Navigating the Economic Uncertainty of Geopolitical Unrest in 2023


Ian Bremmer, chairman of political risk consultancy Eurasia Group, speaking at the ULI Fall 2022 meeting in Dallas.

The current series of crises that are causing economic uncertainty around the world are the result of a cyclical “geopolitical recession,” according to political analyst and entrepreneur Ian Bremmer, president of political risk consultancy Eurasia Group, during the 2022 ULI Fall Meeting in Dallas.

In a general session titled “Managing Risk in an Unstable World,” Bremmer explained: Like economic downturns, “geopolitical downturns are cyclical. In a boom cycle, countries in power create institutions that align with their priorities. This is what happened after the Second World War, when the United States and its allies created the United Nations, the Security Council, the World Trade Organization, the International Monetary Fund, the World Bank. Over time, however, the balance of power shifts enough that these institutions don’t work as well, he said.

Reforming them is difficult and slow, until a crisis occurs big enough – like Russia’s recent invasion of Ukraine – to require action. “Suddenly NATO is stronger, the G7 is stronger,” he said. “Russia has become a rogue state, a pariah cut off from all the rich countries of the world.”

Next year will be more difficult as Europe’s gas reserves are running out. “The level of recession in Europe in 2023 is likely to be much higher than what we currently think.” He predicted that major industrial companies would follow the example of chemical company BASF, which is shrinking its footprint in Germany. “You’re going to see a huge shift in industrial power from continental Europe to the United States, Canada and Mexico.”

Tech trade dispute with China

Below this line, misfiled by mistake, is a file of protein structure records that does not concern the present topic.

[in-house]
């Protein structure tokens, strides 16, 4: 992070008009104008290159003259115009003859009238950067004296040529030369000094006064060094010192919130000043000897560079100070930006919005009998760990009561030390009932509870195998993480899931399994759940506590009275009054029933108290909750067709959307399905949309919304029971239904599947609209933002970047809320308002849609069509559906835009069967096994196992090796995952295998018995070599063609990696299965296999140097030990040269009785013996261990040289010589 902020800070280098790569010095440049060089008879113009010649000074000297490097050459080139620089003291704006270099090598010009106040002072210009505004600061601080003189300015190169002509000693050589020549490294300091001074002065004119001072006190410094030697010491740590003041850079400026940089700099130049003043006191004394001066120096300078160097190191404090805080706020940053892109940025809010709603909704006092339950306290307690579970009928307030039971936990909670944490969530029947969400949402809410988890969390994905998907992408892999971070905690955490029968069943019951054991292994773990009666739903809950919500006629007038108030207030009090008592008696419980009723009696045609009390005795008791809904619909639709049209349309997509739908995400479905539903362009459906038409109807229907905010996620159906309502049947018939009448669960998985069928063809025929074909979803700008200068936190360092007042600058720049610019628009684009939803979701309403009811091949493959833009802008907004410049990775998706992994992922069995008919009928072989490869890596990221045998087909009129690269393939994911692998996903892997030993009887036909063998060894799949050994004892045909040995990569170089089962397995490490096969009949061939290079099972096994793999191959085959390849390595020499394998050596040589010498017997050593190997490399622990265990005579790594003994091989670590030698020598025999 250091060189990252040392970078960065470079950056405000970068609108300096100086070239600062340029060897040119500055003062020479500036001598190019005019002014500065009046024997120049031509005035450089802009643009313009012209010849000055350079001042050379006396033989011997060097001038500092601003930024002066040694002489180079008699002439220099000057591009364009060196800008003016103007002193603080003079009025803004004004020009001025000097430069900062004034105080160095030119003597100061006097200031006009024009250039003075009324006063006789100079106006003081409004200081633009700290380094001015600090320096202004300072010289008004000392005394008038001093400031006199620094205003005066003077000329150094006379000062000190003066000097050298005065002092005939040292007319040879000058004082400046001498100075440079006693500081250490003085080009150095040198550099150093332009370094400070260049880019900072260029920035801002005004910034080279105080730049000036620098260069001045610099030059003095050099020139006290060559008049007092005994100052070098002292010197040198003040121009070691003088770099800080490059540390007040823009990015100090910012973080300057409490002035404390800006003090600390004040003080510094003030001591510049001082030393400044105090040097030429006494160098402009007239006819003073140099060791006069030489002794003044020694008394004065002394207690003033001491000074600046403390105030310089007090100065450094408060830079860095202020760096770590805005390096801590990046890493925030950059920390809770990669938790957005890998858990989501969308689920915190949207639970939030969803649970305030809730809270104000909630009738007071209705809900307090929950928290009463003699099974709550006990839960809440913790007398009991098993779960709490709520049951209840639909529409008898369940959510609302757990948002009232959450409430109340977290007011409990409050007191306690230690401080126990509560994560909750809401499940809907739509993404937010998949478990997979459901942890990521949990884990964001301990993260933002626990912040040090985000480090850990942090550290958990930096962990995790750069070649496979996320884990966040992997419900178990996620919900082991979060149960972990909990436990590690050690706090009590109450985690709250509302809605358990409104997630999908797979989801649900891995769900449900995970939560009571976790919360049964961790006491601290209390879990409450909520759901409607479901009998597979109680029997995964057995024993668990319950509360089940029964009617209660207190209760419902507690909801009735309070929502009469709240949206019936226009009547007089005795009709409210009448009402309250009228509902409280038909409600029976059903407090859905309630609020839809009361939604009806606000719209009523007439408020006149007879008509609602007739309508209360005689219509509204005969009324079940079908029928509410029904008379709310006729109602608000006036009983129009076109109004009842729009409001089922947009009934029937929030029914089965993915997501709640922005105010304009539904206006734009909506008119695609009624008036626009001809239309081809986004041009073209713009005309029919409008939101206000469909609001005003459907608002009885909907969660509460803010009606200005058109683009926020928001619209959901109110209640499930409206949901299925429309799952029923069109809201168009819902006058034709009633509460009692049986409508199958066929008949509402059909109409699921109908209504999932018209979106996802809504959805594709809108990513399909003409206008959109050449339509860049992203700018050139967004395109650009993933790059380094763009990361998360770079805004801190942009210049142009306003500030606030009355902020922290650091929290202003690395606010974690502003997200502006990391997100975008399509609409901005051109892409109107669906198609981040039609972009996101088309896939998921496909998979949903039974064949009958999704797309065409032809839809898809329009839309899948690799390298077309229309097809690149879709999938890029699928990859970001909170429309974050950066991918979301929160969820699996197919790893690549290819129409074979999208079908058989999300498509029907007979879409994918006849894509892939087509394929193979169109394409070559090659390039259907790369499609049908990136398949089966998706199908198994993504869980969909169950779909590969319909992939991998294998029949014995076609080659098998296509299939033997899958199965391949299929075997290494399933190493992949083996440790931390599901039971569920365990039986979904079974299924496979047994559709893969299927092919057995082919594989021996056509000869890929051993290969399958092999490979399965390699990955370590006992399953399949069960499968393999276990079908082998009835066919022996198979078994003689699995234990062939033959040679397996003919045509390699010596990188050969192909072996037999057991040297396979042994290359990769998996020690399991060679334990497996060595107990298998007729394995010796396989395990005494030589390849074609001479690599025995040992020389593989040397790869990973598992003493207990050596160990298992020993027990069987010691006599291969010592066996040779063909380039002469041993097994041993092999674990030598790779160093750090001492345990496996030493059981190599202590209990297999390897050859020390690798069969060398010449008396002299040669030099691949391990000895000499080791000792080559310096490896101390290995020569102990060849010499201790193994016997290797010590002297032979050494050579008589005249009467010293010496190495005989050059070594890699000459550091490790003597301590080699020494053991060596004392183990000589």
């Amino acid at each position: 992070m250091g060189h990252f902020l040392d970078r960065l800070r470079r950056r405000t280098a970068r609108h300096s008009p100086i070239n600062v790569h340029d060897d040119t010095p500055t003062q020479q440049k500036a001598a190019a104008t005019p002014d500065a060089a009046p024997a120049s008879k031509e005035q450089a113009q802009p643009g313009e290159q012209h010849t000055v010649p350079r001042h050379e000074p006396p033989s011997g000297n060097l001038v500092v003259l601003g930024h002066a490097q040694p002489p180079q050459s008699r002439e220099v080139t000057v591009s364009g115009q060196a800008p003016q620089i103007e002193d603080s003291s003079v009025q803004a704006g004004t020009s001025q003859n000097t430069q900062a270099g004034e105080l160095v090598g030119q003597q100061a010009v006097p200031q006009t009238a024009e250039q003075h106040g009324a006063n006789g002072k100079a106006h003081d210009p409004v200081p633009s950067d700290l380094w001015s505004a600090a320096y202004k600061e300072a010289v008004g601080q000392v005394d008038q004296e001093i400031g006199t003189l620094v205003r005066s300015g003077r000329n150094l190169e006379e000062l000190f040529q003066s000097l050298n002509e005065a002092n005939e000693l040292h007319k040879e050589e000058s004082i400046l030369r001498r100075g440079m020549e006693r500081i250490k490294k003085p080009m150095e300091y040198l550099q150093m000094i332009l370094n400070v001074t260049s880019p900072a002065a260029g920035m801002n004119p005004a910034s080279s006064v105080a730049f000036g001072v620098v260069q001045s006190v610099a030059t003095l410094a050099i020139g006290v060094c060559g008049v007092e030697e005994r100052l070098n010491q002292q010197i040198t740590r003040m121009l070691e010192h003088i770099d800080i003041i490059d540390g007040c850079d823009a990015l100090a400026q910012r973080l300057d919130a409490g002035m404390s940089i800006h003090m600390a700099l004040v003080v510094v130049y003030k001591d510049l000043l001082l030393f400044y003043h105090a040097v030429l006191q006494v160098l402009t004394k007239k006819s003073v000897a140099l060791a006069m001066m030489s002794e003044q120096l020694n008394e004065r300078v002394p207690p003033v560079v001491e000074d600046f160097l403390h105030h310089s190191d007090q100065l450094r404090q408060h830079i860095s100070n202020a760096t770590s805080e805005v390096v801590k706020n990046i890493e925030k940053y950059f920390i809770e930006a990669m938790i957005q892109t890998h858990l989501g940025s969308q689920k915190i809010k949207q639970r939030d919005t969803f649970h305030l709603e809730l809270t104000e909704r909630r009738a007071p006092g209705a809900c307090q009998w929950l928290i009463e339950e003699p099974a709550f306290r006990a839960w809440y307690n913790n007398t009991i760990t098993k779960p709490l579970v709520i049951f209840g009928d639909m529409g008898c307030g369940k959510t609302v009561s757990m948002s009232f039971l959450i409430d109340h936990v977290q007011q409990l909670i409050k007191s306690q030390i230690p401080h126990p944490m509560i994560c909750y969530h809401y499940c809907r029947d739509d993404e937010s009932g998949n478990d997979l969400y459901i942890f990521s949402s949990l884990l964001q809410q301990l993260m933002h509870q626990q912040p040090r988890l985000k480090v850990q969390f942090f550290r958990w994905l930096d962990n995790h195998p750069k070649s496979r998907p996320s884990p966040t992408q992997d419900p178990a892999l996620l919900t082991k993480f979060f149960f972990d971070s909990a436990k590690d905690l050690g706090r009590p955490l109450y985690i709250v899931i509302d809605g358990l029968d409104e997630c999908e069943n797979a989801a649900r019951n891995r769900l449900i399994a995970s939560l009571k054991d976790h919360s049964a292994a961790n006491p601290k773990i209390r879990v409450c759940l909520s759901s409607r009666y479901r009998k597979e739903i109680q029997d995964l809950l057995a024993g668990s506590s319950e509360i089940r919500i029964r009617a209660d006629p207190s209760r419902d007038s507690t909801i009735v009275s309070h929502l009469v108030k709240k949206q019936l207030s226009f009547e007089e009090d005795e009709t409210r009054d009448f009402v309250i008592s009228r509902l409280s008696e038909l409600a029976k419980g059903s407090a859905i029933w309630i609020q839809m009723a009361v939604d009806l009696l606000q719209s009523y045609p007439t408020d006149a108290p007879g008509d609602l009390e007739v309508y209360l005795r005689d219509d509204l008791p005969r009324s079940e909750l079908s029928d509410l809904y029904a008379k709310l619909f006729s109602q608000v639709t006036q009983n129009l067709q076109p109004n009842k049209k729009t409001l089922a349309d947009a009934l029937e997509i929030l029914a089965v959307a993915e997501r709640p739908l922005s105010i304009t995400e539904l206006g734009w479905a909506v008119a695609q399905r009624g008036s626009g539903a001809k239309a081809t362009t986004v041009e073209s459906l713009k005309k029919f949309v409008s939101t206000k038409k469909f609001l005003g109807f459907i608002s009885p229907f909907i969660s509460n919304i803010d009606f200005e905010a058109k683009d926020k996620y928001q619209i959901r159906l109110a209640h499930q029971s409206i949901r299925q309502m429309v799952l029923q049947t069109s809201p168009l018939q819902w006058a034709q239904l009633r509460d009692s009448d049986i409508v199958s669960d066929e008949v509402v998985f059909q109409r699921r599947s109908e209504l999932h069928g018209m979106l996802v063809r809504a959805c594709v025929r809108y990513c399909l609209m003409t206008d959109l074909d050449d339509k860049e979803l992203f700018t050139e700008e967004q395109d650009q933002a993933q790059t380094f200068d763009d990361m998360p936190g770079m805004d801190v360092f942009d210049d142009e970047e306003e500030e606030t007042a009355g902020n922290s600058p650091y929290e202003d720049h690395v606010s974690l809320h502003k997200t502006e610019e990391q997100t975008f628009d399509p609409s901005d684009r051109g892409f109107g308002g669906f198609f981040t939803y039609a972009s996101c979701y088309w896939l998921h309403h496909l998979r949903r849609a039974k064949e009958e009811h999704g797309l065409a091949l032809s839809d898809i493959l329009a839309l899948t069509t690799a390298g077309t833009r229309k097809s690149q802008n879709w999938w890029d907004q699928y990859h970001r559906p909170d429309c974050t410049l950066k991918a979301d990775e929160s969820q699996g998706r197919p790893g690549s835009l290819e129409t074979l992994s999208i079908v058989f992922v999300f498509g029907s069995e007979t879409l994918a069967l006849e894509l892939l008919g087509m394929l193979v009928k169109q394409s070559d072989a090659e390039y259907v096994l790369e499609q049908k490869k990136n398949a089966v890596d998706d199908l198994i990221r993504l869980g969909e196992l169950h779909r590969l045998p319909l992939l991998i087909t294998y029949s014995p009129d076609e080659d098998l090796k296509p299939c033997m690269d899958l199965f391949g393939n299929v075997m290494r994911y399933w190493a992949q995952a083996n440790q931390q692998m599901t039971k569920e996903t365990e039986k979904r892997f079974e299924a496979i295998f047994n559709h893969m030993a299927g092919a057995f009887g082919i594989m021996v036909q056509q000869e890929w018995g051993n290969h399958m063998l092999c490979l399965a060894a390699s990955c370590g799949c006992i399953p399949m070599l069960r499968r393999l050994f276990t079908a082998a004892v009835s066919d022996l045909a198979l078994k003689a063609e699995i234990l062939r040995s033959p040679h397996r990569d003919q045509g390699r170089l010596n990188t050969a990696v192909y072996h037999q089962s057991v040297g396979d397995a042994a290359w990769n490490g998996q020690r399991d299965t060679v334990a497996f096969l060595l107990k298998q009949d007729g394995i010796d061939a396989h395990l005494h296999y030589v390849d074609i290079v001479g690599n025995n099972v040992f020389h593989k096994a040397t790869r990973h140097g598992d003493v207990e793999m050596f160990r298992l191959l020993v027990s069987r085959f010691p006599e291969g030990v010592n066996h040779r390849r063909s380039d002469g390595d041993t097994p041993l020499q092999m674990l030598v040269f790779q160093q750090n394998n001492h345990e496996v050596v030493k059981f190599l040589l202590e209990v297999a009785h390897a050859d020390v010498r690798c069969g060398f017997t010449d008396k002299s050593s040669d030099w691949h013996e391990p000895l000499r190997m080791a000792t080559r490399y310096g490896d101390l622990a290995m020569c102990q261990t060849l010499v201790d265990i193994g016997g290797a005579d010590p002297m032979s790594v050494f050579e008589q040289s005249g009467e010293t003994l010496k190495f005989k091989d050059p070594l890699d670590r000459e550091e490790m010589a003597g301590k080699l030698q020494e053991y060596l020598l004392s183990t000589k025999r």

As for China, Bremmer said President Xi Jinping’s consolidation of power and the ongoing conflict with the United States posed significant challenges, but the battle to watch was over technology, not Taiwan. “The Americans have decided to contain the Chinese on advanced technologies, especially on talent and investment capital, and on the advanced semiconductor supply chain,” he said. He predicted that China would invest in its own semiconductor industry and to keep pace, the United States would also have to invest heavily in its semiconductor production.

The good news, he noted, is that no other country wants China to be isolated from the global economy. “They will act as a mitigating factor to how far Americans can go to decouple these two economies that need each other,” Bremmer said. “It’s not just the allies, it’s also the private sector in the United States. Coca-Cola, Walmart, Goldman Sachs, Blackrock – these guys see China as one of their most important growth markets in the world for the next decade, and they have lobbying power.

In the United States, he sees the result of the 2024 presidential election as a turning point. “The most dangerous thing is if we have a broken election, like in 1876,” he said. “Then for a while you don’t know who is running the country, and there will be massive fighting between the blue and red states. In the worst case, red versus blue would become an investment risk. This would affect foreign investment and capital flowing into the United States.

The good news, he said, is that the likelihood of this scenario is low. “There is a 5% chance that we could cause significant, systemic and permanent economic damage to our economy. But the more likely outcome is that the United States is still very robust, we’re still the dominant economy, the dominant currency, we’re where people want to be.


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